From the New Orleans Times-Picayune
OPTIMISM STILL REIGNS IN C-USA
Departures, arrivals have league in flux
Monday February 09, 2004
By Ted Lewis, Staff writer
Depending on who's talking, Conference USA's glass is half full or half empty.
But one thing's for sure -- the league lineup in 2005 will be radically different than 2004.
The defection of Texas Christian to the Mountain West Conference brings to eight the number of C-USA schools moving to other conferences at the end of the next school year -- nine counting football-only member Army, which is opting to become an independent.
That leaves six holdovers, including Tulane.
And while five new members are on board for 2005, there is no consensus on what the league should do about adding more.
"We had a good plan from the time all of this started, and until this past week it has been executed to a T," said Tulane athletic director Rick thingyson. "So, TCU's leaving is somewhat disappointing because otherwise we're 11/12ths of the way there.
"Now we've got to step back and make sure we're not burying our heads so deep we can't see the possibilities. To me there are a lot of scenarios out there."
The plan was for C-USA to be a 12-school league with all members playing football, a change from the mixed-bag lineup of schools, some playing football, some not, since C-USA's debut in 1996.
The all-football scenario still is preferred, but it's not a certainty. And at the least, no decision is expected for 45-60 days.
"We might be better off staying at 11," said Memphis athletic director R.C. Johnson, who also has said strengthening basketball is his top priority. "We at least need to let the dust settle a little bit before making any decisions. It's not a question of expanding or not expanding. It's who it is."
That's the problem.
While incoming members Southern Methodist, Rice, Central Florida, Marshall and Tulsa all brought a variety of solid assets to the league -- market size, location, a history of success in football and/or basketball -- the list of replacement candidates is not nearly as strong.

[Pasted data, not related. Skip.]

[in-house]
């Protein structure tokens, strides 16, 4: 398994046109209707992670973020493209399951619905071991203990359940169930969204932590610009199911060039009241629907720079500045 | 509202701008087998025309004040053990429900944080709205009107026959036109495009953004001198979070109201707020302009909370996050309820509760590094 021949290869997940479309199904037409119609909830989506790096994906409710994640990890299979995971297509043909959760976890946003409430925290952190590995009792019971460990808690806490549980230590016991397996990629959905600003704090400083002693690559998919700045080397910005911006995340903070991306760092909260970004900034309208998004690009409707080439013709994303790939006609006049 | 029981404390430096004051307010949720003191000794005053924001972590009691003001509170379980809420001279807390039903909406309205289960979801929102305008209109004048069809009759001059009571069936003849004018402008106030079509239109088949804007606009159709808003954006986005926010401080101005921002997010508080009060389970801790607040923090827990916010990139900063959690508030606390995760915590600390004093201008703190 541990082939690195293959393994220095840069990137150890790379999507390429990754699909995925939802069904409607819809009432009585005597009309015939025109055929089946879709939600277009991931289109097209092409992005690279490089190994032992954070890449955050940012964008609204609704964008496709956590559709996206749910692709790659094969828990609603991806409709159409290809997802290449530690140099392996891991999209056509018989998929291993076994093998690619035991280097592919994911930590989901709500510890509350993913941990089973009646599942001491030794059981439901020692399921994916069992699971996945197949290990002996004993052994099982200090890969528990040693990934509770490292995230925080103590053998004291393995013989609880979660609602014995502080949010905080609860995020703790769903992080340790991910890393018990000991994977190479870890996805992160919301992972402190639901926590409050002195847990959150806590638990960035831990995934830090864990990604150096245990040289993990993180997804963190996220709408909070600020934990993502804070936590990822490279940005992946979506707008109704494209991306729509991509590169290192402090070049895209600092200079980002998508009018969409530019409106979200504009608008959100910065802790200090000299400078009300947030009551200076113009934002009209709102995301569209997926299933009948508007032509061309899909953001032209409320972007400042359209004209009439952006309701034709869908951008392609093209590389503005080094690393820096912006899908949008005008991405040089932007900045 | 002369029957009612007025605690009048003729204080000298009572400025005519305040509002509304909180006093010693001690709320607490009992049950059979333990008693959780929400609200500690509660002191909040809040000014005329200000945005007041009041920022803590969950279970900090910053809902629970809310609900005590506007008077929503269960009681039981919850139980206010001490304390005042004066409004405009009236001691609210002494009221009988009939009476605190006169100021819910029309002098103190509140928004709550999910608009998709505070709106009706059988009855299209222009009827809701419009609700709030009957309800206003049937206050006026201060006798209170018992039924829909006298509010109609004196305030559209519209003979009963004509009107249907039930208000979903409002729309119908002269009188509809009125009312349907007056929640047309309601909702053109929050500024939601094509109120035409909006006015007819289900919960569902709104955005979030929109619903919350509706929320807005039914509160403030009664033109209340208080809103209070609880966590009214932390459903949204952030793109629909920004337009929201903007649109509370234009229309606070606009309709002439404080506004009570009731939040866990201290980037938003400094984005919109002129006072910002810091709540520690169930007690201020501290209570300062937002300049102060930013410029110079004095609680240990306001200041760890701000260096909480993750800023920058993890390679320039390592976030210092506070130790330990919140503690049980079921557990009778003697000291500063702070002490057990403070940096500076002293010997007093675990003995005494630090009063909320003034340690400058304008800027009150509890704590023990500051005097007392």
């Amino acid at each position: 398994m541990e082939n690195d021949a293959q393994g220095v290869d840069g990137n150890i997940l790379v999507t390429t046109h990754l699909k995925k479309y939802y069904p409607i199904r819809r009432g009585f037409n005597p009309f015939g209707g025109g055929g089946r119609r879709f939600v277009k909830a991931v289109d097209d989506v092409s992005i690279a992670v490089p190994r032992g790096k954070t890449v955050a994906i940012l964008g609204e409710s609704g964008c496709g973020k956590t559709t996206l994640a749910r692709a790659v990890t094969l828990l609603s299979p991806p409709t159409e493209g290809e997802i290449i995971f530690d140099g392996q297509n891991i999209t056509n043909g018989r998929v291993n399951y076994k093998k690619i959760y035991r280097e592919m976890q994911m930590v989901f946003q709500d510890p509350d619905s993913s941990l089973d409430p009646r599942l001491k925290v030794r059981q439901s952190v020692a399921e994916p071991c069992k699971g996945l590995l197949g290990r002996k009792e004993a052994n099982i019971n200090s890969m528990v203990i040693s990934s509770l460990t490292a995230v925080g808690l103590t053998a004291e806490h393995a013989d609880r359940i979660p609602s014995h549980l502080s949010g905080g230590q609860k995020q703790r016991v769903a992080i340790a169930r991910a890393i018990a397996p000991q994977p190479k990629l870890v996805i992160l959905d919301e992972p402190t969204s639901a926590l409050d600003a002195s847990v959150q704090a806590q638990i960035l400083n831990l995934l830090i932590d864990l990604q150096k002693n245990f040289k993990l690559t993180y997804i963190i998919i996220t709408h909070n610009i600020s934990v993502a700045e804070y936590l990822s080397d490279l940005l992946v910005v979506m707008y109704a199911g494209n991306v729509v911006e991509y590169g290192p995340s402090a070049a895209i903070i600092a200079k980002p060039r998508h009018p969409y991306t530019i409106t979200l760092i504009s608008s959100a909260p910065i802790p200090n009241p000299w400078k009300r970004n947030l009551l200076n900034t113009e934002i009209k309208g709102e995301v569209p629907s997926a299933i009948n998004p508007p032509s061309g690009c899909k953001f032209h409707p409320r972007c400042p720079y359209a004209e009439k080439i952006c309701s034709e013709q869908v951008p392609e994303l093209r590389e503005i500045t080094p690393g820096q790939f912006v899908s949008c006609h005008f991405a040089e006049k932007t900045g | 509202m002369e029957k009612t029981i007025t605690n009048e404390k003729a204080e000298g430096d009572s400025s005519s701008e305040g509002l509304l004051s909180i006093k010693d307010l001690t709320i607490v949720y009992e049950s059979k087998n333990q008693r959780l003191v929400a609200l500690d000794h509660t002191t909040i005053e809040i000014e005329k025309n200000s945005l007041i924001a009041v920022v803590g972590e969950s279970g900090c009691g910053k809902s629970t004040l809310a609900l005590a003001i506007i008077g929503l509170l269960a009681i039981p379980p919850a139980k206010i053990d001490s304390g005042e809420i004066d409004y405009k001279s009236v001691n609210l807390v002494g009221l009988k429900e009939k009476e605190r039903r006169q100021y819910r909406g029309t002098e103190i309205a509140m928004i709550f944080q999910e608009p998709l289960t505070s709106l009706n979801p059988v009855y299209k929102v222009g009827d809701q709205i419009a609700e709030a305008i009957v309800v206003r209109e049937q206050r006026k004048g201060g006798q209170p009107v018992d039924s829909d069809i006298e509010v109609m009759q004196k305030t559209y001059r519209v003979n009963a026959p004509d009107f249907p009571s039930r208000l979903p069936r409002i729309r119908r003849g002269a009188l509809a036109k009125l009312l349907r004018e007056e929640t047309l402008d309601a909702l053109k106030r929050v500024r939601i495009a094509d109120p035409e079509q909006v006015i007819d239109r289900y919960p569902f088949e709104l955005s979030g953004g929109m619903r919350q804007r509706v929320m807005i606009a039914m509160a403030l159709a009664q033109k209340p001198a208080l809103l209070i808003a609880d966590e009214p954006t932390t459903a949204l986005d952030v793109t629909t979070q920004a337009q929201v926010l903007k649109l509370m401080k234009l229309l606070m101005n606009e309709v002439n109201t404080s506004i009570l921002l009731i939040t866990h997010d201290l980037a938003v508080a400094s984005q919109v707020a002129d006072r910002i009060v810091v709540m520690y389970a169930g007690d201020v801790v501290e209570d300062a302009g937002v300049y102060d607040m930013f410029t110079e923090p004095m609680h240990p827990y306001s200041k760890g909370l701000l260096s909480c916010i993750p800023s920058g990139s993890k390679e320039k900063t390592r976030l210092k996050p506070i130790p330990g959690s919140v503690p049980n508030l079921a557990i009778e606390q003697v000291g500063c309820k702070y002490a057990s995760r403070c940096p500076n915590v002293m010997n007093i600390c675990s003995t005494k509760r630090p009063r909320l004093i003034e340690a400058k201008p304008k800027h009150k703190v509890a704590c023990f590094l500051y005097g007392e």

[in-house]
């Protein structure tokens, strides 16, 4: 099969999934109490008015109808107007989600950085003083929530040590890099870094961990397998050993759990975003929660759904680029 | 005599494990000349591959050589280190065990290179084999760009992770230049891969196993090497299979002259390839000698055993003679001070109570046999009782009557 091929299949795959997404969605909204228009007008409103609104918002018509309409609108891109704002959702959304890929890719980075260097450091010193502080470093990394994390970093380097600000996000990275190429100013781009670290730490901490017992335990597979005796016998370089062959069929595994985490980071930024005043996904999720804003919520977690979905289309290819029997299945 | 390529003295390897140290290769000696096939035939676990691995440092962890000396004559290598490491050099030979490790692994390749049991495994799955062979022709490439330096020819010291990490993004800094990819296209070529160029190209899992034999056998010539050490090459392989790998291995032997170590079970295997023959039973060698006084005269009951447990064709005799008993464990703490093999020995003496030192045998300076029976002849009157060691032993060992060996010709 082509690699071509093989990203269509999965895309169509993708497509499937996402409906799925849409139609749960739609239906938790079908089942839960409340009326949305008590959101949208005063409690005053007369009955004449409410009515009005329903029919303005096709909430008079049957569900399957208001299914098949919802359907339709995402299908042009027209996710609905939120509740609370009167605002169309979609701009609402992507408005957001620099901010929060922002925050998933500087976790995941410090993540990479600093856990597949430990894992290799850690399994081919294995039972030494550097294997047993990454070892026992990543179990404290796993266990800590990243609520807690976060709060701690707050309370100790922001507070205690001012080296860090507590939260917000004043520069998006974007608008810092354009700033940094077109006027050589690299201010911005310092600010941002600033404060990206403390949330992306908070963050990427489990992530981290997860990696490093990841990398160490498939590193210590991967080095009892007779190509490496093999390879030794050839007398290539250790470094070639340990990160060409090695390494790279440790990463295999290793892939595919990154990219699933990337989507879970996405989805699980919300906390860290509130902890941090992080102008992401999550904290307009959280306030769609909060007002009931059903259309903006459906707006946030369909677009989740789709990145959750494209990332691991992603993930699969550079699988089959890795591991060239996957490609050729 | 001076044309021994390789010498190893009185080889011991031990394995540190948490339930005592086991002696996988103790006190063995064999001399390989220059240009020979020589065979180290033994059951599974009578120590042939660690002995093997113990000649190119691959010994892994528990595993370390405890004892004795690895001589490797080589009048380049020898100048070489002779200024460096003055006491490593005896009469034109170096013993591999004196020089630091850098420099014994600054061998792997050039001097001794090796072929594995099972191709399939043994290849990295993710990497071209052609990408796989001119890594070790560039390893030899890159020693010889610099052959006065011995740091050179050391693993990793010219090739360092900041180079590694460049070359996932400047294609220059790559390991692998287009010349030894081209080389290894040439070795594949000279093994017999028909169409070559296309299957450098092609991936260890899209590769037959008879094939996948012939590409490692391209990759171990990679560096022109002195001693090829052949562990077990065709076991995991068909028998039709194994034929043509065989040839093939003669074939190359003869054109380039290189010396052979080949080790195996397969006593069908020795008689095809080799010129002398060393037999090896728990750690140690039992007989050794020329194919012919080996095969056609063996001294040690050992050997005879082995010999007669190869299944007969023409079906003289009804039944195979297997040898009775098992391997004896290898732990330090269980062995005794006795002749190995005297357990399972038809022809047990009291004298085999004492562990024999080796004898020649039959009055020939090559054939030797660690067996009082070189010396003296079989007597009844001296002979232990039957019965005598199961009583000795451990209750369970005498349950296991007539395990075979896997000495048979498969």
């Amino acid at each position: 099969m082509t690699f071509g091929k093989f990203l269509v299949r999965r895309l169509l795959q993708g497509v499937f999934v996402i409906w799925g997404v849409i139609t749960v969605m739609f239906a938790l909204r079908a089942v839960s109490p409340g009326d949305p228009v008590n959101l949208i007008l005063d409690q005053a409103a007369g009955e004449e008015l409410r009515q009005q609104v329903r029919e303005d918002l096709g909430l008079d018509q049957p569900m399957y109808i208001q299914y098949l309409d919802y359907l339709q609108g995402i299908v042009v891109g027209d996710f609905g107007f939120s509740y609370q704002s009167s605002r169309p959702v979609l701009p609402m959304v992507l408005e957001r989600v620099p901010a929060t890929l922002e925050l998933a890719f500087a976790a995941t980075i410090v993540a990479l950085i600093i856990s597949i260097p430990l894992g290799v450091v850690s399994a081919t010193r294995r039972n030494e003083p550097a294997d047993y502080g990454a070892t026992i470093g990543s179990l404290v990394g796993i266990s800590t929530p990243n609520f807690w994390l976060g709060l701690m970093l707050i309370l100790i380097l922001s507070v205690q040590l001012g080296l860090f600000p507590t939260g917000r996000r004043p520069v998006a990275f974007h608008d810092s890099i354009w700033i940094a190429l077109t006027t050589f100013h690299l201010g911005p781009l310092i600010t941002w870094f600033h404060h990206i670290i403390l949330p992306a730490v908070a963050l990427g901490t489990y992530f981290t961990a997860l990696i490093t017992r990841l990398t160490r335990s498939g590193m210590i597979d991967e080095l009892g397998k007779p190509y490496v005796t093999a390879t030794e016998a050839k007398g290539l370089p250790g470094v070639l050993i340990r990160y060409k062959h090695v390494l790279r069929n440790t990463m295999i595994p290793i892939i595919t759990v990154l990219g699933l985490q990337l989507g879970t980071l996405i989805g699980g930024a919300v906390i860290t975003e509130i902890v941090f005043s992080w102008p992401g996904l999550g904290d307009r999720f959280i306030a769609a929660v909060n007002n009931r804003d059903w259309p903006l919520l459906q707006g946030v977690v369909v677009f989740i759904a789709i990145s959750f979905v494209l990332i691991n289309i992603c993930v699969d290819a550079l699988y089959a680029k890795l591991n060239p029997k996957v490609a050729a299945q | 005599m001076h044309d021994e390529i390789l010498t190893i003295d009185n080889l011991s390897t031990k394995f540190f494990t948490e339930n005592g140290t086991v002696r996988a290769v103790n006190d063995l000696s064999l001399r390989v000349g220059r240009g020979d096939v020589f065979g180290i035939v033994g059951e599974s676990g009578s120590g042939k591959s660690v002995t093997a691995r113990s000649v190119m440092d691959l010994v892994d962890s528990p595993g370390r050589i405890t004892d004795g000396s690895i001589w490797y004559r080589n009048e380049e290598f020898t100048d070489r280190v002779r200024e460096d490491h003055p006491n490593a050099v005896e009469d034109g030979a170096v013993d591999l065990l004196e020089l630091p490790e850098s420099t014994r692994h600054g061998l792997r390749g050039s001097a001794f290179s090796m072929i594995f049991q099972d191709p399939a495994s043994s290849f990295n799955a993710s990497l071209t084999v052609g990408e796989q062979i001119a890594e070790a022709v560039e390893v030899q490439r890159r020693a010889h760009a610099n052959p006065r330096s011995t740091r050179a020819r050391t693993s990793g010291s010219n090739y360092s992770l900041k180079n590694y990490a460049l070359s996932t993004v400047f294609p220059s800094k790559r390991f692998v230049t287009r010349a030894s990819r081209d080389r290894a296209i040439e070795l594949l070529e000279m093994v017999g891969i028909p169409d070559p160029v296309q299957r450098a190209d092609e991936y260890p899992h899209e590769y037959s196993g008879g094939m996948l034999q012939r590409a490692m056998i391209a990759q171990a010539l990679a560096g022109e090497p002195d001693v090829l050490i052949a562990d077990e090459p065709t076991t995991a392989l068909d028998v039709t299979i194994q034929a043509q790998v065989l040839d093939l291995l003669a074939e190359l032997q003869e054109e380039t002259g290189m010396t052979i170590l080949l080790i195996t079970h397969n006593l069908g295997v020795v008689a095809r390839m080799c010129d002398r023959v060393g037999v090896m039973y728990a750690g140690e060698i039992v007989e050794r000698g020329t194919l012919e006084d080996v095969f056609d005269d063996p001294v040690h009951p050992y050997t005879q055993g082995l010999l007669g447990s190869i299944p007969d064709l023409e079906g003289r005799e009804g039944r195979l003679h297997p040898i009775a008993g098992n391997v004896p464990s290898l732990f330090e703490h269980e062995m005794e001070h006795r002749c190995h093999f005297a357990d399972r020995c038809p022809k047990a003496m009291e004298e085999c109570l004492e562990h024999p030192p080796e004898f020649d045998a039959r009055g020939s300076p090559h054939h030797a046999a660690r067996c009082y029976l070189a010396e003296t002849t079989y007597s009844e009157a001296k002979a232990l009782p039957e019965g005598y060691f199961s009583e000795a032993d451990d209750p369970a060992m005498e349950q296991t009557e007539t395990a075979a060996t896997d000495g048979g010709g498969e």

Louisiana Tech, isolated from the rest of the Western Athletic Conference by the moves of SMU, Rice and Tulsa, is the only school publicly lobbying for membership, citing its location, the strength of its football program, which shared the WAC title in 2001, an improving men's basketball program and its nationally ranked women's basketball team.
"We think we're a good match," said Louisiana Tech athletic director Jim Oakes. "We have quality programs, we fit into the footprint of the conference, and as an academic institution we're probably stronger than we have ever been."
But thus far the Ruston school has drawn no endorsements from any of the current or future members.
Temple, which is losing its football-only membership in the Big East after 2004, also has been prominently mentioned, but the school's location (Philadelphia) goes against the grain of the league remaining solely in the South. And while the Owls' football program is in need of a conference home, there would be a reluctance to leave the Atlantic 10 in which Temple competes in all other sports.
"I think we're in a great league now," Temple basketball coach John Chaney said. "I'm not interested in Conference USA at all."
But Temple athletic director Brad Bradshaw is slightly more open-minded.
"We are seeking solutions to our football dilemma," he said. "But we're also very committed to the Atlantic 10."
thingyson suggested that the most feasible way to add Temple would to be to expand to 14 teams, most likely inviting Miami of Ohio and Toledo from the Mid-America Conference. That would add three Eastern time zone members to go along with East Carolina, Marshall and Central Florida.
But officials at Miami of Ohio and Toledo have expressed little interest in deserting a league they have been a part of for more than 50 years.
"Having 14 schools isn't as neat and tidy as having 12," thingyson said. "But it's worth considering."
North Texas also has drawn mention, with its location in the Dallas-Fort Worth metroplex and its run of three consecutive Sun Belt Conference football titles. But like Louisiana Tech, North Texas has no public champions yet.
Texas-El Paso is another potential candidate, but its remoteness works against it.
"It's obviously pretty important to finalize our membership," C-USA commissioner Britton Banowsky said. "We are moving with all deliberate speed, but we don't feel like we have to make a decision tomorrow.
"We have to balance geography, plus the quality of the institution from the academic and athletic standpoint and the amount of interest in their major revenue programs. Then you ascertain which institution brings the most to the table."